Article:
“I don’t know how to explain to you why you should care about other people.”
Here in the U.S., we’ve reached the point that 1 in 500 Americans have died of COVID.
Reading the responses to this news has been enlightening. Some people have immediately pointed out that 1 in 500 is only 0.2%. Others responded that 0.2% of the U.S. population is roughly 660,000 dead.
All of which is correct. But while the mathematics are equivalent, they don’t necessarily suggest the same thing.
The 0.2% figure is the chance, all else being equal, of you as an individual dying of COVID. If your focus is on your individual safety, then 0.2% looks like pretty good odds. Of course, everything else isn’t equal. Some states have higher COVID rates than others. Some people have more risk factors. (By the way, one of the biggest risk factors these days is being unvaccinated. I’m just saying…)
The 660,000+ number, on the other hand, is about the damage this virus has done to us as a country. COVID has killed far more Americans than died in World War II. It’s killed more than the entire population of Vermont. From a community standpoint, COVID has been devastating.
And this doesn’t even touch on the roughly 10% of people who contract long COVID, meaning they’ll have long-term health consequences from this disease.
Now, I’m glad that the odds of me personally dying of COVID are relatively low. But when I see people focusing exclusively on that 0.2% figure as a way to attack COVID precautions, well, it makes it very clear who those people really care about, and who they don’t.
One of the questions I hear a lot is about finding the time to write. My process has varied over the past 25 years. During my undergrad years, I’d write in the evenings. When I started working for the State, I wrote during my lunch hour each day, along with whatever I could squeeze in during evenings and weekends. When Amy was sick, I basically stopped writing for close to a year.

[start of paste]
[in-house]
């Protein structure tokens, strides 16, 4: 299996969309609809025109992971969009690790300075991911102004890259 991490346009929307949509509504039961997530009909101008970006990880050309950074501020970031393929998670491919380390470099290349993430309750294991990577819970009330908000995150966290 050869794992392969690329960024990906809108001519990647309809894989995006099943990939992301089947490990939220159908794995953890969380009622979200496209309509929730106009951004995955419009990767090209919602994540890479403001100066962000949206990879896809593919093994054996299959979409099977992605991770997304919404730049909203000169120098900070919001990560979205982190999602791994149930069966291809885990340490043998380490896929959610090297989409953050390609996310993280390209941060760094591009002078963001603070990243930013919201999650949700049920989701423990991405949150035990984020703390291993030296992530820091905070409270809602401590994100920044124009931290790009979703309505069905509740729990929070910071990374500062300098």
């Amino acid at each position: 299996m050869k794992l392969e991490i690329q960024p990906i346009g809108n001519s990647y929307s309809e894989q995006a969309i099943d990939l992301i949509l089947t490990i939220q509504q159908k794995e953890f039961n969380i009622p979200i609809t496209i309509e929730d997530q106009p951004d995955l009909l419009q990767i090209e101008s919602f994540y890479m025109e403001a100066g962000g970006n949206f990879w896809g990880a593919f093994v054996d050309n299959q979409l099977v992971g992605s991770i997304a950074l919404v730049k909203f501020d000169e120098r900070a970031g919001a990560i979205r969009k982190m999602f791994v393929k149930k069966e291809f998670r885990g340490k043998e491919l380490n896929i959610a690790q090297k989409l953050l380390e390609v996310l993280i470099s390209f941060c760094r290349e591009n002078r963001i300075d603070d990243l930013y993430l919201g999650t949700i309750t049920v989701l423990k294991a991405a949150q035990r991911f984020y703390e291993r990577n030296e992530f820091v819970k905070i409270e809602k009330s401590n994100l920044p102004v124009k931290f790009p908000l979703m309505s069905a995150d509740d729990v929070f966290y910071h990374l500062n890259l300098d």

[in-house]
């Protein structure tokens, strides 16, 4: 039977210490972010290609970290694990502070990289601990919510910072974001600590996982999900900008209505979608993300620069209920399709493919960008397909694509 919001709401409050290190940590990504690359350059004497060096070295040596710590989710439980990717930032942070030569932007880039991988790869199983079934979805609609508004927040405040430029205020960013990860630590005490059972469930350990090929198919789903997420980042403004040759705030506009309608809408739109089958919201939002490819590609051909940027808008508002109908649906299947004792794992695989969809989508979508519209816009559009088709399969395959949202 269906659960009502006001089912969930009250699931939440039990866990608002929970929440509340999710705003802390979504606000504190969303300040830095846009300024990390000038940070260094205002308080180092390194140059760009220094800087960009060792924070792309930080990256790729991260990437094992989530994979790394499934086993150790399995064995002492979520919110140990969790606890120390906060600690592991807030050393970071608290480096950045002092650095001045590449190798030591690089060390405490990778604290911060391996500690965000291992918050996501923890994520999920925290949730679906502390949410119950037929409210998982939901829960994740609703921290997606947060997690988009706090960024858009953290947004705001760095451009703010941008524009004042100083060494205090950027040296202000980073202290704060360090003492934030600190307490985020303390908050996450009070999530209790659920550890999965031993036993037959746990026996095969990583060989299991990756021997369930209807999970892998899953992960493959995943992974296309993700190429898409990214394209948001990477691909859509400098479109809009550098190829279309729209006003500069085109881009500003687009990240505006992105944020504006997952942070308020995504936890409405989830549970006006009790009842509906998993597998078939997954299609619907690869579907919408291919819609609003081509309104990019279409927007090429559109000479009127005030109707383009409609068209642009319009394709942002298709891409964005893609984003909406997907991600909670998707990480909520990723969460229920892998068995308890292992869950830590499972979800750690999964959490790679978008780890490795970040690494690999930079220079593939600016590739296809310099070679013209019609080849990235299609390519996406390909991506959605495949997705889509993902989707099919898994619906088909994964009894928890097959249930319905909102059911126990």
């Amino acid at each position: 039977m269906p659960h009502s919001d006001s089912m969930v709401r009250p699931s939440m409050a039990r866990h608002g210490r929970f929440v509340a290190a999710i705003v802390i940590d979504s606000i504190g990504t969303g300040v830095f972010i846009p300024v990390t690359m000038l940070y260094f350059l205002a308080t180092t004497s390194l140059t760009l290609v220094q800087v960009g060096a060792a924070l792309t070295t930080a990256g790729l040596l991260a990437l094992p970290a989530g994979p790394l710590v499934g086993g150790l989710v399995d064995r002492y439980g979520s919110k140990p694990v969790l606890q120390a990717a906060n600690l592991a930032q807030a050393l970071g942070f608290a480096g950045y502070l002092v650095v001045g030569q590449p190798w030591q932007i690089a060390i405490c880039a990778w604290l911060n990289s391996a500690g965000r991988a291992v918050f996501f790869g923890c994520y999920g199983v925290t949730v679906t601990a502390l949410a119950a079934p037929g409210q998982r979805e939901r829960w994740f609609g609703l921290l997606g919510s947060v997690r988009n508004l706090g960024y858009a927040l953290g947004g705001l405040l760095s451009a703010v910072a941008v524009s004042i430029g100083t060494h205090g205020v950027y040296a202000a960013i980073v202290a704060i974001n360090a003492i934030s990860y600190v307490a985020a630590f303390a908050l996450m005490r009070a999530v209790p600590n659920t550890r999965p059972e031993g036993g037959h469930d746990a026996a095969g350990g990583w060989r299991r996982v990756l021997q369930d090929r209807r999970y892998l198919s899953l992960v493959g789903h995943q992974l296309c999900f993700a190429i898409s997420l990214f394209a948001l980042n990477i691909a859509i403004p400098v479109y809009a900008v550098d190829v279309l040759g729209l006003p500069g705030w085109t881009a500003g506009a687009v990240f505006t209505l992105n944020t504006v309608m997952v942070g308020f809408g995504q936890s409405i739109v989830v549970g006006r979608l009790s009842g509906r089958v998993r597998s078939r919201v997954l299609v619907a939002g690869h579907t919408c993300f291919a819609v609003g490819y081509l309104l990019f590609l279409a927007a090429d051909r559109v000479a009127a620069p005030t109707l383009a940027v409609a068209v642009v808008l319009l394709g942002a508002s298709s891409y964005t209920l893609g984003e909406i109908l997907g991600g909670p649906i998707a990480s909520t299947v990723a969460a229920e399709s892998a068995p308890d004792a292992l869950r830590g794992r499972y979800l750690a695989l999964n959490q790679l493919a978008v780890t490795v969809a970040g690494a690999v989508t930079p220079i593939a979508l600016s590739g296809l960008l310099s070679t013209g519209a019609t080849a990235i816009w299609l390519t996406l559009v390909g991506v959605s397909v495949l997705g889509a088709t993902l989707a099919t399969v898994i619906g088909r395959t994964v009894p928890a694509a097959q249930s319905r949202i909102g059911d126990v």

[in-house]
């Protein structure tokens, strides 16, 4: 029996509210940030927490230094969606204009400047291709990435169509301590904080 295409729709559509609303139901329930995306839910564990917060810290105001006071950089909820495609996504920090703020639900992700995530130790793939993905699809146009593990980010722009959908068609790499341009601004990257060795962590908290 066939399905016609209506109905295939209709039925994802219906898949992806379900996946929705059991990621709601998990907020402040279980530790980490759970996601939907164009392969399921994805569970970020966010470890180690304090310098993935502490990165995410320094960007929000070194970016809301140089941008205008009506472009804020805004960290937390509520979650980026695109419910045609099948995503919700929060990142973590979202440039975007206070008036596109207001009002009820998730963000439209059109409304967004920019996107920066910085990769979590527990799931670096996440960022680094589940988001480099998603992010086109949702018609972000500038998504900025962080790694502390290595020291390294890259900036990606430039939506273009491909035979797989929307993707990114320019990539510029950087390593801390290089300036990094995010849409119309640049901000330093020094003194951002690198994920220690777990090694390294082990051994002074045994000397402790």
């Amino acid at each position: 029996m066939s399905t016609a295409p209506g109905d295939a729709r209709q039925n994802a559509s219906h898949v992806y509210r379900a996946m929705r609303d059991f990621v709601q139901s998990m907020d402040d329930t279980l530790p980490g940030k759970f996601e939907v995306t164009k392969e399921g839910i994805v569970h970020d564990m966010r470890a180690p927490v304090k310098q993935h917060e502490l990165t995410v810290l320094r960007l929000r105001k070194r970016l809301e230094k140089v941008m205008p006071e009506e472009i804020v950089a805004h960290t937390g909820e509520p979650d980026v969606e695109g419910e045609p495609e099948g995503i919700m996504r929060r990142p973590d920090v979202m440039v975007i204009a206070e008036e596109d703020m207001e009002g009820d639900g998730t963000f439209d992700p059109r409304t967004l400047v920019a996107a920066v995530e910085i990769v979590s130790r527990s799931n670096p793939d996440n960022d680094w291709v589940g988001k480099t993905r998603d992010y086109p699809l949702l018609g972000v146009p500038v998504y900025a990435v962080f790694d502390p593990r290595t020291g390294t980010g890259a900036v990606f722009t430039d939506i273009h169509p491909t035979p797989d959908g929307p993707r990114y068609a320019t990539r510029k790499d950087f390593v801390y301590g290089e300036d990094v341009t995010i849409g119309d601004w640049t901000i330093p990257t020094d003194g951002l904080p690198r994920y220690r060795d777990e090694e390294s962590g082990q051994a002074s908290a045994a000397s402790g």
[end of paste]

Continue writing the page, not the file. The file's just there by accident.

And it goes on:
I usually say it’s about priorities and choices. We all have 24 hours in a day. It’s up to us to choose how to use them.
That doesn’t mean we all have the same opportunity to write, or that we could all write three books a year if we just made the “right” choices and set better priorities, because some of those priorities are pretty much non-negotiable.
Let’s say, for instance, you’re a full-time single parent. You’ve going to have a baseline minimum amount of time each day that you’re taking care of the kid(s), keeping the house from getting too gross, running errands, and so on.
Or maybe you have a chronic illness or disability. That could mean you have to spend a certain amount of time on self-care just in order to function for the rest of your day.
Do you have a full-time job? Multiple jobs? Do you have your own car, or are you taking public transportation (which may or may not be conducive to writing) every day? Are you the primary caretaker for a parent or other aging relative?
In other words, yes, we all have 24 hours a day to work with. But we don’t all have the same flexibility in how we use those 24 hours.
Making time to write is still a choice. Maybe all you can manage is a couple of 30-minute stints each week. Maybe you have a spouse with a great full-time job, freeing up at least 8 hours a day (theoretically) for you to write.
I’ve been struggling more for the past two years, and I get frustrated because I don’t feel like I’m making as much time to write as I used to. But I don’t have the same flexibility I used to have, either. I have to remember it’s not fair to compare myself and my productivity to that of other writers, all of whom have different demands on their time.
It’s not even fair to compare myself to the me of three years ago.
So I make the best choices I can, the same as always. I try to prioritize, which means some things just don’t get done. That’s the main reason blogging has been so sparse for a while, compared to pre-2019 levels.
Decide what’s important, and do the best you can. And you know what? Self-care is important too. Down time is important. Time spent with friends and family is important. Taking the afternoon to go see The Suicide Squad with friends isn’t a betrayal of your writing dreams.
Now that I’ve gotten that out of my system, and having done dishes and finished a load of laundry and cleaned up the dog’s bloody wart and tracked down that thing my daughter wanted for her apartment, I’m going to go see if I can finish another scene on the Project K rewrite.
The short review: I liked it. Fun, fast-paced, with lots of action and some humor. And it’s well past time Black Widow got her own movie.